18th Century Anatomical Illustration

18th Century Anatomical Illustration

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Credit: U.S. NATIONAL LIBRARY OF MEDICINE/SCIENCE PHOTO LIBRARY

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Caption: Medical illustration from ''Tabulae sceleti et musculorum corporis humani,'' by Bernhard Siegfried Albinus (i.e. Weiss). Albinus was born in Frankfurt an der Oder on February 24, 1697, the son of the physician Bernhard Albinus (1653-1721). He studied in Leyden with such notable medical men as Herman Boerhaave, Johann Jacob Rau, and Govard Bidloo and received further training in Paris. He returned to Leyden in 1721 to teach surgery and anatomy and soon became one of the most well-known anatomists of the eighteenth century. He was especially famous for his studies of bones and muscles and his attempts at improving the accuracy of anatomical illustration. Among his publications were Historia muscolorum hominis (Leyden, 1734), Icones ossium foetus humani (Leyden, 1737), and new editions of the works of Bartholomeo Eustachio and Andreas Vesalius. Bernhard Siegfried Albinus died in Leyden on September 9, 1770. Bernhard Siegfried Albinus is perhaps best known for his monumental Tabulae sceleti.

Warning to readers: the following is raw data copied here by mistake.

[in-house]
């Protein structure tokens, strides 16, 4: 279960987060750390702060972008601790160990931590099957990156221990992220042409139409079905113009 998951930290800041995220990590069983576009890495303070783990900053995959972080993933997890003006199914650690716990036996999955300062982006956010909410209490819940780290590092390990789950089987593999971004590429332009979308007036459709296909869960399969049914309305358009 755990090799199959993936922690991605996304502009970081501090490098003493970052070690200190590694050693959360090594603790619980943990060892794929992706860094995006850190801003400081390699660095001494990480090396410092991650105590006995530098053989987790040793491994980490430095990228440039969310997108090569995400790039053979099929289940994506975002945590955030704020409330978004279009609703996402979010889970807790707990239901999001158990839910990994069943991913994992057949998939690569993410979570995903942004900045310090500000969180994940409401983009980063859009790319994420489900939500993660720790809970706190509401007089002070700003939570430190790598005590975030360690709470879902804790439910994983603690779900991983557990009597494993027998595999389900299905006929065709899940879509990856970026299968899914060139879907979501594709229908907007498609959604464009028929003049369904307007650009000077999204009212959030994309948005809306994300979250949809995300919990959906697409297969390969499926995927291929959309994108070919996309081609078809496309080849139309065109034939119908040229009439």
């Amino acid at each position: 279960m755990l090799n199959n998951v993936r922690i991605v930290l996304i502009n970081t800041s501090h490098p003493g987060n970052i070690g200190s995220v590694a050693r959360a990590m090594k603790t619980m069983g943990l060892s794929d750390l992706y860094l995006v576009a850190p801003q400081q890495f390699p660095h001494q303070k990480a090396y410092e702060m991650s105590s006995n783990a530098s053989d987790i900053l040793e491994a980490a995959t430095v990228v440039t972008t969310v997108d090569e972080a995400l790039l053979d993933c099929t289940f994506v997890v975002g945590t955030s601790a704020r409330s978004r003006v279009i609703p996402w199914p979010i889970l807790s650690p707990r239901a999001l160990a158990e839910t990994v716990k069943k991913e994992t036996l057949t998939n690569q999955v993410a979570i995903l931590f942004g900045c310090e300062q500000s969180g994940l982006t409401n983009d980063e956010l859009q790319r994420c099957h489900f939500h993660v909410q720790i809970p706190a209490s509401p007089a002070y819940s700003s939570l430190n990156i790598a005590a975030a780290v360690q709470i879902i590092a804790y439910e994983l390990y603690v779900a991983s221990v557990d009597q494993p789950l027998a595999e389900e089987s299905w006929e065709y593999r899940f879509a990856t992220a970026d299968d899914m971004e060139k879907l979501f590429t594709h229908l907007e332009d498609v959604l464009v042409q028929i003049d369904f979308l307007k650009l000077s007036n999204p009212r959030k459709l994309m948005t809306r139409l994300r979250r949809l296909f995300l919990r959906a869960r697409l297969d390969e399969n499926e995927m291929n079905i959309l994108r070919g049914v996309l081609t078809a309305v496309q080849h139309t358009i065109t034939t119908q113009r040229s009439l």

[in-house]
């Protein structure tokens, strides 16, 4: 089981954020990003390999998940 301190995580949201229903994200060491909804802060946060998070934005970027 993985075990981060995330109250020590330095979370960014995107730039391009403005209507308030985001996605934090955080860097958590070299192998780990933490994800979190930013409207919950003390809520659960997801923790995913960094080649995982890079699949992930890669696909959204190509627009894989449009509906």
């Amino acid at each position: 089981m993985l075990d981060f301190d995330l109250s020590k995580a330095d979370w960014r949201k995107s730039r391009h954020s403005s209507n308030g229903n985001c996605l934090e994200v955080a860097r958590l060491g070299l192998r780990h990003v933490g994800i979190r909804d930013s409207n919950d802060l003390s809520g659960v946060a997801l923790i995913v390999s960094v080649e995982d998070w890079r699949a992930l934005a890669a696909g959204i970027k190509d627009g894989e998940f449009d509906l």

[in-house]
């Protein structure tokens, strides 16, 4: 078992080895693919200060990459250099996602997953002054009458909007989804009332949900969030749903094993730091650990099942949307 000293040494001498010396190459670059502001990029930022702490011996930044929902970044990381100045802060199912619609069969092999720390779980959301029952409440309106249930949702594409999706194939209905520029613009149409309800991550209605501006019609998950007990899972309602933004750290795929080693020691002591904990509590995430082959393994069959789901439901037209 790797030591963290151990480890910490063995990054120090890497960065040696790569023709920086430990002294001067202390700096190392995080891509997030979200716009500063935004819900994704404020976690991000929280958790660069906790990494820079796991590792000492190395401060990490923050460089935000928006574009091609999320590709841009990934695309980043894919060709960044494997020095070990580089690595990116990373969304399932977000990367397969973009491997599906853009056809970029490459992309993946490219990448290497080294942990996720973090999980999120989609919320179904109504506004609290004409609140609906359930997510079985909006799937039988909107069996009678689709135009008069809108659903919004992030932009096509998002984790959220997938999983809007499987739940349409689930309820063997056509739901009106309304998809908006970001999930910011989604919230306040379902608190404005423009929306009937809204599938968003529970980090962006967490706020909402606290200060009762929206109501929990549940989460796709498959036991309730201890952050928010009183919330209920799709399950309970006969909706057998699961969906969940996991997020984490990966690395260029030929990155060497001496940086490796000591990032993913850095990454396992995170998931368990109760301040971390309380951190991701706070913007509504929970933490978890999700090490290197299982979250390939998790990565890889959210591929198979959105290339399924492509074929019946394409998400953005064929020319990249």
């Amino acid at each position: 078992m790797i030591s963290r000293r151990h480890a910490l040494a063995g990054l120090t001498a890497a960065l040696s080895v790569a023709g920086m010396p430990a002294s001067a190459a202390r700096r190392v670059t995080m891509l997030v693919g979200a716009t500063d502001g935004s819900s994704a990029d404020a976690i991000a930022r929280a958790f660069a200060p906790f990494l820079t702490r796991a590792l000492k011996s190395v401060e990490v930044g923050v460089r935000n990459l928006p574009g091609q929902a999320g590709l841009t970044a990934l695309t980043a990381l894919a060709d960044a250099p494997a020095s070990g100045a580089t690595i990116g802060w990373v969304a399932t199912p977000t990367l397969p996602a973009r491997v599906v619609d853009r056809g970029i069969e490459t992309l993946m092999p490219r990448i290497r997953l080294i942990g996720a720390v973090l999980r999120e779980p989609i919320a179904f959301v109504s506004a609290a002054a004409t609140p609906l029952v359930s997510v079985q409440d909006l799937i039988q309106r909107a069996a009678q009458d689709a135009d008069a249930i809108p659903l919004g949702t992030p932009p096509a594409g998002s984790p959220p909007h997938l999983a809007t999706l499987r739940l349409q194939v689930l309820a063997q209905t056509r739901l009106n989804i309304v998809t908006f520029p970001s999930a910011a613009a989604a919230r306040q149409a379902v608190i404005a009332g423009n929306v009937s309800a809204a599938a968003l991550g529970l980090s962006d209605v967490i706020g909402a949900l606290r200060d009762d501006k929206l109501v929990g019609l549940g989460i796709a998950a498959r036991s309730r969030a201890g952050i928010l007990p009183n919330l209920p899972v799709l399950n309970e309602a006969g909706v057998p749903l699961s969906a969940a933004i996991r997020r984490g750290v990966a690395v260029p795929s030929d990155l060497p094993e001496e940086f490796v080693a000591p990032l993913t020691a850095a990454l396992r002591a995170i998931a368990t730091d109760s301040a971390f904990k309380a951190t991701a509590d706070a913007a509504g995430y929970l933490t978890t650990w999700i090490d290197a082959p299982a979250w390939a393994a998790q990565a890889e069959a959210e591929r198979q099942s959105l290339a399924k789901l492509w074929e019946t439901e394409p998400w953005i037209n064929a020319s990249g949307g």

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Keywords: 1700s, 18th c., 18th century, albinus, anatomical, anatomical illustration, anatomy, arms, arts, fine arts, fingers, hands, historical, human body, illustration, medical, medical illustration, person, science, skeleton, tabulae sceleti et musculorum corporis humani

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